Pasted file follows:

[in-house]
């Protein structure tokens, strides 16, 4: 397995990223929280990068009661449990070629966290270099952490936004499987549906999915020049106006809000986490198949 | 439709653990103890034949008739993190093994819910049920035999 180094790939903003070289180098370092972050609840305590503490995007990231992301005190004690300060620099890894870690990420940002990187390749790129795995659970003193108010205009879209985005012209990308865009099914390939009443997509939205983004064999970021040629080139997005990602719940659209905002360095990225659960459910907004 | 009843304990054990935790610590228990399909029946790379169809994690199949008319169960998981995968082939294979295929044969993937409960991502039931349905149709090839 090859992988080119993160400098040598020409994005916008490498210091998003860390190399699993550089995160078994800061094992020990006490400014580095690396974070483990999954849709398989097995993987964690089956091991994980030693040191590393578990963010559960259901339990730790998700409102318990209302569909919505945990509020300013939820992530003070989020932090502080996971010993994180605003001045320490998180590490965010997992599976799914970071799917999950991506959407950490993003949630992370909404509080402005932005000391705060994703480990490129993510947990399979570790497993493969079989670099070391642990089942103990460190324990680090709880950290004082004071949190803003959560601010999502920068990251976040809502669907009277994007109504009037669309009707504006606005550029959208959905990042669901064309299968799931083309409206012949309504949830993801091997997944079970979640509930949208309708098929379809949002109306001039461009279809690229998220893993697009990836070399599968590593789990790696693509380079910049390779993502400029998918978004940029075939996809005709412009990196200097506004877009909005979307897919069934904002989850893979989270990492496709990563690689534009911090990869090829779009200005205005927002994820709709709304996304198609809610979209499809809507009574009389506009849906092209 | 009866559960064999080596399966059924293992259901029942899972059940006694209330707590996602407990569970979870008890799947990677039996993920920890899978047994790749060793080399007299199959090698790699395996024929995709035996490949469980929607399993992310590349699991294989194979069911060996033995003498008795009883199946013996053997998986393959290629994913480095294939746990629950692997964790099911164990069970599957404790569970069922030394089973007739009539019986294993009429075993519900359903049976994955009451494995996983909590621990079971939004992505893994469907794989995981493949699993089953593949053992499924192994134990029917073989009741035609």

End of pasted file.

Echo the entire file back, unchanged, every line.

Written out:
[in-house]
């Protein structure tokens, strides 16, 4: 397995990223929280990068009661449990070629966290270099952490936004499987549906999915020049106006809000986490198949 | 439709653990103890034949008739993190093994819910049920035999 180094790939903003070289180098370092972050609840305590503490995007990231992301005190004690300060620099890894870690990420940002990187390749790129795995659970003193108010205009879209985005012209990308865009099914390939009443997509939205983004064999970021040629080139997005990602719940659209905002360095990225659960459910907004 | 009843304990054990935790610590228990399909029946790379169809994690199949008319169960998981995968082939294979295929044969993937409960991502039931349905149709090839 090859992988080119993160400098040598020409994005916008490498210091998003860390190399699993550089995160078994800061094992020990006490400014580095690396974070483990999954849709398989097995993987964690089956091991994980030693040191590393578990963010559960259901339990730790998700409102318990209302569909919505945990509020300013939820992530003070989020932090502080996971010993994180605003001045320490998180590490965010997992599976799914970071799917999950991506959407950490993003949630992370909404509080402005932005000391705060994703480990490129993510947990399979570790497993493969079989670099070391642990089942103990460190324990680090709880950290004082004071949190803003959560601010999502920068990251976040809502669907009277994007109504009037669309009707504006606005550029959208959905990042669901064309299968799931083309409206012949309504949830993801091997997944079970979640509930949208309708098929379809949002109306001039461009279809690229998220893993697009990836070399599968590593789990790696693509380079910049390779993502400029998918978004940029075939996809005709412009990196200097506004877009909005979307897919069934904002989850893979989270990492496709990563690689534009911090990869090829779009200005205005927002994820709709709304996304198609809610979209499809809507009574009389506009849906092209 | 009866559960064999080596399966059924293992259901029942899972059940006694209330707590996602407990569970979870008890799947990677039996993920920890899978047994790749060793080399007299199959090698790699395996024929995709035996490949469980929607399993992310590349699991294989194979069911060996033995003498008795009883199946013996053997998986393959290629994913480095294939746990629950692997964790099911164990069970599957404790569970069922030394089973007739009539019986294993009429075993519900359903049976994955009451494995996983909590621990079971939004992505893994469907794989995981493949699993089953593949053992499924192994134990029917073989009741035609």